Download Conservation of kaka in New Zealand

Survey
yes no Was this document useful for you?
   Thank you for your participation!

* Your assessment is very important for improving the work of artificial intelligence, which forms the content of this project

Document related concepts

Conservation psychology wikipedia, lookup

Overexploitation wikipedia, lookup

Reforestation wikipedia, lookup

Mission blue butterfly habitat conservation wikipedia, lookup

Theoretical ecology wikipedia, lookup

Molecular ecology wikipedia, lookup

Decline in amphibian populations wikipedia, lookup

Habitat wikipedia, lookup

Private landowner assistance program wikipedia, lookup

Wildlife crossing wikipedia, lookup

Island restoration wikipedia, lookup

Habitat conservation wikipedia, lookup

Biological Dynamics of Forest Fragments Project wikipedia, lookup

Conservation movement wikipedia, lookup

Transcript
SCIENCE AND RESEARCH
INTERNAL REPORT NO.101
CONSERVATION OF
KAKA IN NEW ZEALAND
A review of status, threats,
priorities for research
and implications for management
compiled by
Colin F J O'Donnell and Gretchen Rasch
This is an internal Department of Conservation
report and must be cited as Science and Research
Internal Report No.101. Permission to use any of
its contents must be obtained from the Director
(Science & Research), Head Office, Department of
Conservation.
Published by
Head Office,
Department of Conservation,
P 0 Box 10-420,
Wellington
ISSN 0114-2798
ISBN 0-478-01297-7
1991, Department of Conservation
Keywords: kaka, proceedings, Nestor meridionalis, North Islands kaka, South Island
kaka, population, distribution, habitat, predators
CONTENTS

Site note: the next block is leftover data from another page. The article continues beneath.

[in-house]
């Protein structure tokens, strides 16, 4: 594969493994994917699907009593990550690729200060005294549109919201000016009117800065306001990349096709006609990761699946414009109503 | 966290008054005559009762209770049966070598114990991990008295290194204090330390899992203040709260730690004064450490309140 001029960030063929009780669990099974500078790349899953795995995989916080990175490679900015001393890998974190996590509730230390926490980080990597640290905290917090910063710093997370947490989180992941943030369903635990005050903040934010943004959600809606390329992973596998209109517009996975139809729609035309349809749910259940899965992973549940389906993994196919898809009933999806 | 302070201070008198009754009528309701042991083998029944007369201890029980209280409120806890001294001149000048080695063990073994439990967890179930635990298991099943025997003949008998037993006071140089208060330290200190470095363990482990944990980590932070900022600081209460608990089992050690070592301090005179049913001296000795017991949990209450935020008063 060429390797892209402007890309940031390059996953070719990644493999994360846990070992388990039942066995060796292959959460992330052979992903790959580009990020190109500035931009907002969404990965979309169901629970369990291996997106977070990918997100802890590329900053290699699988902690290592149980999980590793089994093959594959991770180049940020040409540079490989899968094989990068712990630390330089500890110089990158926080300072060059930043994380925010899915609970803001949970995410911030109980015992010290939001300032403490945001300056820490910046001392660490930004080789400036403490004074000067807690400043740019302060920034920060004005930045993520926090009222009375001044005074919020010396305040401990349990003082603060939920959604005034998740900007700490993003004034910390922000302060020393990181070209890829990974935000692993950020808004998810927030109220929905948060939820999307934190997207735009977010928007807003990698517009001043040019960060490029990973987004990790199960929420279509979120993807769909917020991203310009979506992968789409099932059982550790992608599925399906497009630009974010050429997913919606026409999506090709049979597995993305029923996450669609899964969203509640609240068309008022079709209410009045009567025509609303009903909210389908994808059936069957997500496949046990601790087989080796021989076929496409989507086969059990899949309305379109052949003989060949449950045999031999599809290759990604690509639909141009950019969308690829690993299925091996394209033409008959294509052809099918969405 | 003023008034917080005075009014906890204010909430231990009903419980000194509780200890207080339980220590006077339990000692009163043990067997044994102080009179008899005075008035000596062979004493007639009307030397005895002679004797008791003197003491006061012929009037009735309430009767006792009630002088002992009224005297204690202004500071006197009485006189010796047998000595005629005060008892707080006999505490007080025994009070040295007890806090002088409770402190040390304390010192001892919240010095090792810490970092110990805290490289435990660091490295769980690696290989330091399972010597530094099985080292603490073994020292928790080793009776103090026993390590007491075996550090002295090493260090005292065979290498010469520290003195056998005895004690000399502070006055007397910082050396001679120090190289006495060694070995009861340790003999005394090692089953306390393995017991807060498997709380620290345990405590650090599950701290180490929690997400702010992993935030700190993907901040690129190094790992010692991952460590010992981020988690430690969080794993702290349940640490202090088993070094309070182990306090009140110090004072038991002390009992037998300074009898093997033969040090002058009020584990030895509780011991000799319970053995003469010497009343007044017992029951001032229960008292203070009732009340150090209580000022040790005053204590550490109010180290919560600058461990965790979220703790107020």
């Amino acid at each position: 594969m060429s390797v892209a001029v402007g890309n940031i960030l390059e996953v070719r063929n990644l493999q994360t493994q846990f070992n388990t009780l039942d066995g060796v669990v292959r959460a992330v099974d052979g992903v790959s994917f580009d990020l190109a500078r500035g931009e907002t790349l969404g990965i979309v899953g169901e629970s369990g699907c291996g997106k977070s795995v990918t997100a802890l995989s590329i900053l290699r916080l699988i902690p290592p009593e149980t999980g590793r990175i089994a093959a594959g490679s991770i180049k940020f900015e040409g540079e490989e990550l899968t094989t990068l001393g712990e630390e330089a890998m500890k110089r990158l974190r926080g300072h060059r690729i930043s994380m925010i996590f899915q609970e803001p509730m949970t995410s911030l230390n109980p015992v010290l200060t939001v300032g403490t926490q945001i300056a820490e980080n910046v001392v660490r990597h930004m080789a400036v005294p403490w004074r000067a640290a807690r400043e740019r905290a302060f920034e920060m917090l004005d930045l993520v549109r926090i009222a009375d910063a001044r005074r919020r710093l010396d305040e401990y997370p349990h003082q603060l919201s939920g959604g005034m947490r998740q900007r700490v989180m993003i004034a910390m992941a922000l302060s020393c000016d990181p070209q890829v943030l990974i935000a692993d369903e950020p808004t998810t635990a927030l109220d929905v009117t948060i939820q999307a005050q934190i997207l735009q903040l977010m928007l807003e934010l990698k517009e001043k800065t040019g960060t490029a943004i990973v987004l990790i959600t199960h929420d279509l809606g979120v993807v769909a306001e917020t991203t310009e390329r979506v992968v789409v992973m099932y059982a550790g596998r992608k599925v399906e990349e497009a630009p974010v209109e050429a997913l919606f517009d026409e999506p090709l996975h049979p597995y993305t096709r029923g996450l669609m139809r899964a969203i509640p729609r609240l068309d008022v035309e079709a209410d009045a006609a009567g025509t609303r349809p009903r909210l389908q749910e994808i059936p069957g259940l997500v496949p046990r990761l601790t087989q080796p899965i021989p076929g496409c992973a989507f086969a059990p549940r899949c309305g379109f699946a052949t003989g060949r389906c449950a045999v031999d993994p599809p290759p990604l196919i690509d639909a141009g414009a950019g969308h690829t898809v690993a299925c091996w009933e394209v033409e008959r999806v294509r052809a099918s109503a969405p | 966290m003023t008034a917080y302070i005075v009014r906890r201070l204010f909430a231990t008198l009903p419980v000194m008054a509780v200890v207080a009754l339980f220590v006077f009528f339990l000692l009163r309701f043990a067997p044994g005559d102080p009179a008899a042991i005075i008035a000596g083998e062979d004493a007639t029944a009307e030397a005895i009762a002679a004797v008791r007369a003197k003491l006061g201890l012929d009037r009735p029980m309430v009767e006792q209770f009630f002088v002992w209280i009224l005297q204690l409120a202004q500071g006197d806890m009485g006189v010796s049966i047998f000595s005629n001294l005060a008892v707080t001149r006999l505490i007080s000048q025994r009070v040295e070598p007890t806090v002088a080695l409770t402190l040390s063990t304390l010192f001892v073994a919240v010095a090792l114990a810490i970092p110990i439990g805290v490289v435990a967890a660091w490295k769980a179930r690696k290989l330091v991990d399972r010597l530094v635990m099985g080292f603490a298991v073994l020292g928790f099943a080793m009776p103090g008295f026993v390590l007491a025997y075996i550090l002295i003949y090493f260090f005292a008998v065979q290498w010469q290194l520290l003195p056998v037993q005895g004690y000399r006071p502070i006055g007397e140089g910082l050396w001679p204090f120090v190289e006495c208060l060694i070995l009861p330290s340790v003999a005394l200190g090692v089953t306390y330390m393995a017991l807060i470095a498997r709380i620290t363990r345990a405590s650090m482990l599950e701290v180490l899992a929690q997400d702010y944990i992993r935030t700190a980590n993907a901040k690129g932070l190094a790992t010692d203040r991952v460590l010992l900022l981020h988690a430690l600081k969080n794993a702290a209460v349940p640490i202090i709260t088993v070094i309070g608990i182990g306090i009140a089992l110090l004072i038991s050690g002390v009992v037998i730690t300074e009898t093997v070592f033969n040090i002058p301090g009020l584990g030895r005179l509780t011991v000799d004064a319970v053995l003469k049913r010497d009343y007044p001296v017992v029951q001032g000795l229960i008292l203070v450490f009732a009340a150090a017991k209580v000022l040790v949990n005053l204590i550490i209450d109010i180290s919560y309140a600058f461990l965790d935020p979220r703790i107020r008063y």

ABSTRACT................................................
1
1 PURPOSE OF MEETING ...................................
1.1 Background
1.2 Objectives
1.3 Workshop participants
1
1
2
2
2 REVIEW OF KAKA DISTRIBUTION ..........................
2
3 SUMMARY OF RESEARCH ON KAKA ........................
3.1 Ecology of North Island kaka on Kapiti Island
3.2 Ecology and energetics of South Island Kaka in Nelson Lakes National
Park
3.3 Will supplementary feeding of South Island kaka improve their breeding
success?
3.4 Distribution and habitat use of kaka in South Westland
4
4
4 CAUSES OF DECLINE .....................................
4.1 Habitat loss
4.2 Competition from introduced animals
4.3 Predation by introduced mammals
4.4 Collection
7
7
7
8
8
5 INFORMATION NEEDS ....................................
5.1 What are the respective roles of competitors and predators in the
decline of kaka and what can we do?
5.2 How do the kaka's diets vary seasonally and what are the phenology
patterns of kaka's principal food species?
5.3 What is the natural periodicity of breeding?
5.4 What is the historic pattern of kaka population decline in different
regions?
5.5 What is the taxonomy of North and South Island kaka?
5.6 Are kaka populations genetically and physically distinct and what are
the population parameters?
5.7 What are the effects of 1080 poison on kaka populations?
5.8 Are kaka being caught for the illicit bird trade?
8
6 HIGH PRIORITY RESEARCH PROJECTS ......................
6.1 Review of the historic changes and current status and trends in kaka
populations
6.2 The role of competitors and predators in the decline of kaka:
Experimental management of kaka populations
6.3 Prediction of years in which kaka breed
5
5
6
8
9
9
9
9
9
9
10
10
10
10
11
7 MANAGEMENT IMPLICATIONS AND CONCLUSIONS ........... 11
8 ACKNOWLEDGEMENTS ................................... 12
9 REFERENCES ........................................... 12
CONSERVATION OF KAKA IN NEW ZEALAND
A review of status, threats, priorities for research and
implications for management
Proceedings of a workshop held in Wellington